My curiosity and patience for digging around in the deepest, dustiest corners of old antique shops paid off pretty good again this week after simply noticing a plastic tube on a shelf packed with "antique doll parts." I didn't think much about it at first, but something made me go back a few minutes later and take a second look. I asked the clerk if I could possibly open the tube and analyze everything inside a bit closer. And with the help of a friend of mine whose mother deals in antique vintage dolls (thanks Dave!), it turns out that what I had found was most likely a vintage Munzerlite half doll from Germany, made around 100 years ago, and also known as a boudoir doll.
She's clearly not in the greatest shape, with the seperate pieces barely held together by a rusty old strand of ancient wire. She is still quite a beauty even though the composition chalkware upper torso and head (with original mohair) is chipped up and scuffed, (ain't those eyebrows out of this world!), and her hollow, pot metal arms are somewhat scratched and losing paint.
Did the pretty porcelain legs actually came with her originally, does anyone know? The backs of both thighs are stamped with the word "Germany", as well as L and R (left and right) carved right in, but they totally seem to be made for another doll entirely. Maybe I'm wrong.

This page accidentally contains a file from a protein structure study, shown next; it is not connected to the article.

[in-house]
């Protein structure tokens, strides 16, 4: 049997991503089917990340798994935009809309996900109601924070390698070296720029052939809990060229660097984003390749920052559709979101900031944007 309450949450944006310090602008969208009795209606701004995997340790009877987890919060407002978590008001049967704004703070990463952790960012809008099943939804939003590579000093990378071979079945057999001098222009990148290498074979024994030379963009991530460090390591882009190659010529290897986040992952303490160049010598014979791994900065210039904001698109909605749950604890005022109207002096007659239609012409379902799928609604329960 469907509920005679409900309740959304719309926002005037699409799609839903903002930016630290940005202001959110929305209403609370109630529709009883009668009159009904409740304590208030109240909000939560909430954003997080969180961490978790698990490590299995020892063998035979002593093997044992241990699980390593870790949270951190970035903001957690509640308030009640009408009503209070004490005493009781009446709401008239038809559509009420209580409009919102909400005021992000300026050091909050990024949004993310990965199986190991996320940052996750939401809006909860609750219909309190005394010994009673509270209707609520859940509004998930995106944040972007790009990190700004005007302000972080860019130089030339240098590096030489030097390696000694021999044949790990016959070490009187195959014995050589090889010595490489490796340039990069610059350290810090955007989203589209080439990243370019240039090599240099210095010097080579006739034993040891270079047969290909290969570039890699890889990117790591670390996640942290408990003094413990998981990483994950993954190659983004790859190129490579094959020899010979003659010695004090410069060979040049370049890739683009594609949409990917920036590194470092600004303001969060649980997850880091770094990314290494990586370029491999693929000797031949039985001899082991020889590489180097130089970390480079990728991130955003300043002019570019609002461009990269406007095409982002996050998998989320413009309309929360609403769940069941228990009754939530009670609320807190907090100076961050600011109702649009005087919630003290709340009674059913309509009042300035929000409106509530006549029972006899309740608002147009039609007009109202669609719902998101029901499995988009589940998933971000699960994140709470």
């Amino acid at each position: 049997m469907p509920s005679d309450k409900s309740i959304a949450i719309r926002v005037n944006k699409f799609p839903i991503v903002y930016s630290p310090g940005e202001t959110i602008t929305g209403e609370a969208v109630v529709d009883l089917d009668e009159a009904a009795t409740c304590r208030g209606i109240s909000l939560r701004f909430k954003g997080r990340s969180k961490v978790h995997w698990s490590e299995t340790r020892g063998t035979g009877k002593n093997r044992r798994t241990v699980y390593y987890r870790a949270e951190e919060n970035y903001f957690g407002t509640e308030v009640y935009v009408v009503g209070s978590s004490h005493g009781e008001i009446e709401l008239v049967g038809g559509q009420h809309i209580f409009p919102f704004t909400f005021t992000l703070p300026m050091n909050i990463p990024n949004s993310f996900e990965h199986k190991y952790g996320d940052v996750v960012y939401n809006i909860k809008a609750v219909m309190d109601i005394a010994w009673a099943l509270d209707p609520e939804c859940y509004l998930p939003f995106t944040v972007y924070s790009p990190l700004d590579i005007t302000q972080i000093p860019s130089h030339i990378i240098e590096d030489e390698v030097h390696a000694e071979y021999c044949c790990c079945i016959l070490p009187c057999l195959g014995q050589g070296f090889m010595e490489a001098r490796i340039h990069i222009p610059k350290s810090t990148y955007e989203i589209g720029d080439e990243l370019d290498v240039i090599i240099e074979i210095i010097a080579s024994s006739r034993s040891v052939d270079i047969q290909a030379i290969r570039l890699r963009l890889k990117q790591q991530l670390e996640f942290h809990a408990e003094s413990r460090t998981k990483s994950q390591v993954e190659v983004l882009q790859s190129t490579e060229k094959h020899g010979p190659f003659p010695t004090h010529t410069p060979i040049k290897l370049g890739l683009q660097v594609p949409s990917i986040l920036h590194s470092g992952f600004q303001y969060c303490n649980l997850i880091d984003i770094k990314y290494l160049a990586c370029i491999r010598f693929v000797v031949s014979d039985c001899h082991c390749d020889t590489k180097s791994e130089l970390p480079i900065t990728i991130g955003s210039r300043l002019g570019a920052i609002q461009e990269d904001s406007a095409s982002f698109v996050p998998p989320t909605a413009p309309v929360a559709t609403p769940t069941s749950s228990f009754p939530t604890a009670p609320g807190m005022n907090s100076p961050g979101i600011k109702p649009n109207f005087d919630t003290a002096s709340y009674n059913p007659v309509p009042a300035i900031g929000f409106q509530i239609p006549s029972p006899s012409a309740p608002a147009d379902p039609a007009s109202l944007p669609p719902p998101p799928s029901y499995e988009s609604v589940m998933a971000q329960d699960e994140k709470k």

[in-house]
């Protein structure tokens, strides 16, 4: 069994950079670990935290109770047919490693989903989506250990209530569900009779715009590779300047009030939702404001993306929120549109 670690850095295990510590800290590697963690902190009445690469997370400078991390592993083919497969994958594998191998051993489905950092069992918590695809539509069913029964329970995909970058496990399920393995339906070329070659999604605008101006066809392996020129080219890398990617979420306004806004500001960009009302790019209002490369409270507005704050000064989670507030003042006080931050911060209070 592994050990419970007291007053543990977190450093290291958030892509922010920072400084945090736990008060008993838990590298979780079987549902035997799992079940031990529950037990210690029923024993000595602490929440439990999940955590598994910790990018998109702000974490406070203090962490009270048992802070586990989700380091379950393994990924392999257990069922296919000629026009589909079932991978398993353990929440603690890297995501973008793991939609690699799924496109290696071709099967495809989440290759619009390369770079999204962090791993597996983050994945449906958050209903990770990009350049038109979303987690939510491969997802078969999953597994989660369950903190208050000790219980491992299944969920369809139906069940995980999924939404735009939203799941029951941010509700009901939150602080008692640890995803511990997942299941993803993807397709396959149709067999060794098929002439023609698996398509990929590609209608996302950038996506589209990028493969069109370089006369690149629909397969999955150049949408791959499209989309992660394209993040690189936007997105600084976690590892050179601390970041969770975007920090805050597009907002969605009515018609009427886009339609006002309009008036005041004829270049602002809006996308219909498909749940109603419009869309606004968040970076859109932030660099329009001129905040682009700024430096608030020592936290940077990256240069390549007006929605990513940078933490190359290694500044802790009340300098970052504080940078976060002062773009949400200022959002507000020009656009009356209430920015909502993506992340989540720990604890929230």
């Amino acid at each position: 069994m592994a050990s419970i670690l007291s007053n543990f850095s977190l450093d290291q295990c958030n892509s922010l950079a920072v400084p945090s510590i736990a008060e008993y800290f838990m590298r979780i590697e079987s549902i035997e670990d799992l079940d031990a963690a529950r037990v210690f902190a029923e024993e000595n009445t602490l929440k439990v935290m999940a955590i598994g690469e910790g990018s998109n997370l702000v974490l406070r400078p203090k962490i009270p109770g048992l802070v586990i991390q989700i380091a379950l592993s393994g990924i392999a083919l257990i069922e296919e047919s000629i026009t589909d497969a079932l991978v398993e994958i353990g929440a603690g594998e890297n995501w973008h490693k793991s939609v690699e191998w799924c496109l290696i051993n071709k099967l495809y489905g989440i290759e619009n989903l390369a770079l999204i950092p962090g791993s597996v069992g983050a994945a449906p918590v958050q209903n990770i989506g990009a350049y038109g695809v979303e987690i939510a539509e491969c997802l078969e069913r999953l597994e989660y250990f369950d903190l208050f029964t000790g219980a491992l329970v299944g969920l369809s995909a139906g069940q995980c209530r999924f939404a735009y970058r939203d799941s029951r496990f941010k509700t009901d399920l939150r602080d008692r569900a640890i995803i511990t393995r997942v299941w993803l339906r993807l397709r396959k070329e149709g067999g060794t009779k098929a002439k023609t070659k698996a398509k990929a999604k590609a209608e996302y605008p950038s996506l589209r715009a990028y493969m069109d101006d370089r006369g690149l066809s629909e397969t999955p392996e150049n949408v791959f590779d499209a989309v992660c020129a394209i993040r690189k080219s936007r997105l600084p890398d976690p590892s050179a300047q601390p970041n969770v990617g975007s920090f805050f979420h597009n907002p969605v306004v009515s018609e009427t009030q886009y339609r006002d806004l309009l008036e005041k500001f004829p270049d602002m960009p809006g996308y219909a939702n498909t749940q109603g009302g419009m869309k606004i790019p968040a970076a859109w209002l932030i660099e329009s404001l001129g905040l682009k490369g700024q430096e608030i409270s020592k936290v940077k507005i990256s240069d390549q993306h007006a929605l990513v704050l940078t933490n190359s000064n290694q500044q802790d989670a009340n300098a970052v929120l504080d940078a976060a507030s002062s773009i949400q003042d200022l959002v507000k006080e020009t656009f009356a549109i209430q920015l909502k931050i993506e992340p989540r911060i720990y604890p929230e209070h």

One of the reasons these dolls were known as "half dolls" is because they were sometimes assembled on top of a cage shaped wire frame and used as a lamp with a light bulb inside (search google if you don't believe me!) Other times, they were given an actual cloth body like any normal child's doll, dressed, and then simply propped up on a pillow for display purposes.
I'm not really sure what to do with her now that's she's in my possession. I can't keep her in wrapped up pieces inside a plastic tube for another century, and I'm not really into the whole lamp approach. And as much as I want to dress her up and make her whole again, I have to admit I sort of like her as is, strangely strung together like a broken down, antique robo-mannequin from some old Victorian era Jack the Ripper animatronic scene. Give me some ideas, clothing suggestions, display advice, etc... and of course if there are any corrections, or other interesting tidbits to know about these dolls, please share in the comments.
She also needs a name...